2000 Acura NSX

  • 2000 Acura NSX Base Coupe

    Base Coupe

    • MAX MPG
    • SEATS
    • ENGINE
      3.0L V6
    • MSRP
  • 2000 Acura NSX T Convertible

    T Convertible

    • MAX MPG
    • SEATS
    • ENGINE
      3.0L V6
    • MSRP
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2000 Acura NSX Review

A statement of style and overspending.

Reviewed by Automotive on


The 2000 Acura NSX is a sports car manufactured by Honda and sold by the Acura brand of luxury automobiles. The car sells as the Honda NSX worldwide, except for in North America and Hong Kong.

The design of the Acura, which marks one of its best aspects, comes from renowned Italian designer Pininfarina.

The Range

Body Styles: two-door coupe
Engines: 3.2-liter V-6, 3.0-liter V-6
Transmissions: six-speed manual, four-speed automatic with auto-manual
Models: Acura NSX, Acura NSX T

What's New

The six-speed manual gearbox in the 2000 Acura NSX has undergone some revisions to improve performance. The car also has an upgraded, perforated leather interior. The engines get revised as well in order to meet low-emission standards.


The 2000 Acura NSX stands 46 inches tall and has an overall length of 174.2 inches, making it a little over five inches taller than the Ford GT40. The car uses an ultra-light and ultra-rigid all aluminum chassis, forged control arms connected to forged alloy wheels, and a front and rear double wishbone suspension.

The low-slung appearance of the NSX, along with the Pininfarina design, gives it an aura similar to a Ferrari. The base model comes as a hardtop coupe, while the NSX T gets fitted with a 19-pound removable roof panel.

The rear of the car comes with an integrated spoiler that also includes the brake light mounted on its center.


Even though the 2000 Acura NSX looks small and low-slung, it remains incredibly easy to get in and out of compared to similarly shaped sport coupes. The seats offer lots of legroom, although headroom seems a bit inadequate for tall occupants to sit comfortably.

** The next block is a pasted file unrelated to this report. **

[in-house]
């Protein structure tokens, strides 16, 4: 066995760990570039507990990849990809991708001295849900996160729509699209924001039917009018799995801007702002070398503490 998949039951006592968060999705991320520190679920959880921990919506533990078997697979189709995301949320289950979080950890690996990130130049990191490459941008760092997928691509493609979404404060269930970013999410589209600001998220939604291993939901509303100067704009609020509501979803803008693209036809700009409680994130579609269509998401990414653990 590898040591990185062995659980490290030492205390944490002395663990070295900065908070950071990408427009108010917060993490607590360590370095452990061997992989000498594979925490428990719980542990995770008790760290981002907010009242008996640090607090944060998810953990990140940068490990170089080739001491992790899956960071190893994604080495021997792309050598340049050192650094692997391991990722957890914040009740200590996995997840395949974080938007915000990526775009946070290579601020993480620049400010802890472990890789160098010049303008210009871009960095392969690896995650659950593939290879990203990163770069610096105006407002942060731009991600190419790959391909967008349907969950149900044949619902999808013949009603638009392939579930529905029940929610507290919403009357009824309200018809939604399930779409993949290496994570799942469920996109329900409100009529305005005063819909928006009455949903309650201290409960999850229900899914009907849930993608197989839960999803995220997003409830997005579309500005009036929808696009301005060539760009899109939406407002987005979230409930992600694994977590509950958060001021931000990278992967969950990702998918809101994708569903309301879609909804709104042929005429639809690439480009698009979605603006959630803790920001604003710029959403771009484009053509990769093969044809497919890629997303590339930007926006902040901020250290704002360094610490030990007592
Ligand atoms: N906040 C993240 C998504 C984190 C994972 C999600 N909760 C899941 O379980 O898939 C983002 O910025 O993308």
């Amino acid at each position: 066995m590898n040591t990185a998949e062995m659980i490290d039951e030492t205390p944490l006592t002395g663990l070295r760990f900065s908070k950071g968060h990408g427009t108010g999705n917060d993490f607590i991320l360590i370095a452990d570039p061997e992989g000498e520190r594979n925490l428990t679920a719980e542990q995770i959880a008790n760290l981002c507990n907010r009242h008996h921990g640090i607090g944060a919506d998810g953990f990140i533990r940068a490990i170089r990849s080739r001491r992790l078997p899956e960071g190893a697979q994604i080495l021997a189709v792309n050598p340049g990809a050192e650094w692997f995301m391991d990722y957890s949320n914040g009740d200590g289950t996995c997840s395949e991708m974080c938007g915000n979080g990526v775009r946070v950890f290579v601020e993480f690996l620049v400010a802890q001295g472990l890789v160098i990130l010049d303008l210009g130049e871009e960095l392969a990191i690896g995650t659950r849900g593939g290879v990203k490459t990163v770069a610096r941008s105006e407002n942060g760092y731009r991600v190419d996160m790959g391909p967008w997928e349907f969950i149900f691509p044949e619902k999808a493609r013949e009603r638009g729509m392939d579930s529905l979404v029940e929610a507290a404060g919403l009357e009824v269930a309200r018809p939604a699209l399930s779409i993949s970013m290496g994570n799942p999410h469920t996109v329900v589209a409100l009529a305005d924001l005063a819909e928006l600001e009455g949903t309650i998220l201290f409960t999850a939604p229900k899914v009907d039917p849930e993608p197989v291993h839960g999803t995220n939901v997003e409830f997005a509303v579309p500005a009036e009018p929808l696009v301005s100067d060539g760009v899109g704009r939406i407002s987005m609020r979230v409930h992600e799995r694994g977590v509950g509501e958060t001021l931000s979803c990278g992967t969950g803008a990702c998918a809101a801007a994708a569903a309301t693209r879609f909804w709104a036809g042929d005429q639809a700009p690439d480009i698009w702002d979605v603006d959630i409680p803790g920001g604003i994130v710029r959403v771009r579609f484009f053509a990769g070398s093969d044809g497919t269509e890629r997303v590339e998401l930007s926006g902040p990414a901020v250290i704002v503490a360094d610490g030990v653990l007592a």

The dashboard and control panel show thoughtful design that makes it easy for the controls to be accessed and operated. The engine sits in the rear behind the seats, so the five cubic feet of cargo space in the front are modest enough for a sports car.

The 2000 Acura NSX feels as comfortable inside as a Honda Accord, which is amazing considering that most sport coupes sacrifice comfort for performance. The seat positions seem ideal, and the targa top for the NSX T easily removes and stores in a matter of minutes.

Rear visibility causes a common problem with a majority of sport coupes, but the NSX does away with this to an extent. While rear visibility for the 2000 Acura NSX does not compare to that of conventional cars, it outdoes most of its rivals.

Performance & Handling

The 2000 Acura NSX comes with two engines, with each engine mated to a fixed transmission. The 3.2-liter V-6 engine delivers 290 horsepower and mates to a six-speed manual, while the three-liter V-6 engine delivers 242 horsepower and pairs with a four-speed automatic transmission.

The automatic transmission comes from Formula One racing and features the Acura SportShift, which allows drivers to shift gears manually through a lever on the steering wheel.

The 2000 Acura NSX is a decade old, but it still looks contemporary and offers admirable performance on the road. Acceleration feels smooth, and the engines prove quite lively with the manual transmission. The car still delivers impressive power with the automatic transmission despite the smaller engine.

The coupe offers a firm but comfortable ride, although things get bumpy on rough roads. Road grip is excellent, and body lean remains negligible even on sharp turns. However, the tail does wander off when taking fast and tight turns.


Government crash tests results remain unavailable for the 2000 Acura NSX.

EPA Fuel Economy

Acura NSX 3.2-liter V-6 manual: 15/22 mpg city/highway

You'll Like

  • Amazingly refined performance
  • Good build quality
  • Attractive exterior design
  • Very stable handling

You Won't Like

  • Outdated design
  • Lacks horsepower
  • Poor resale value

Sum Up

A statement of style and overspending.

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See the New 2018 NSX.

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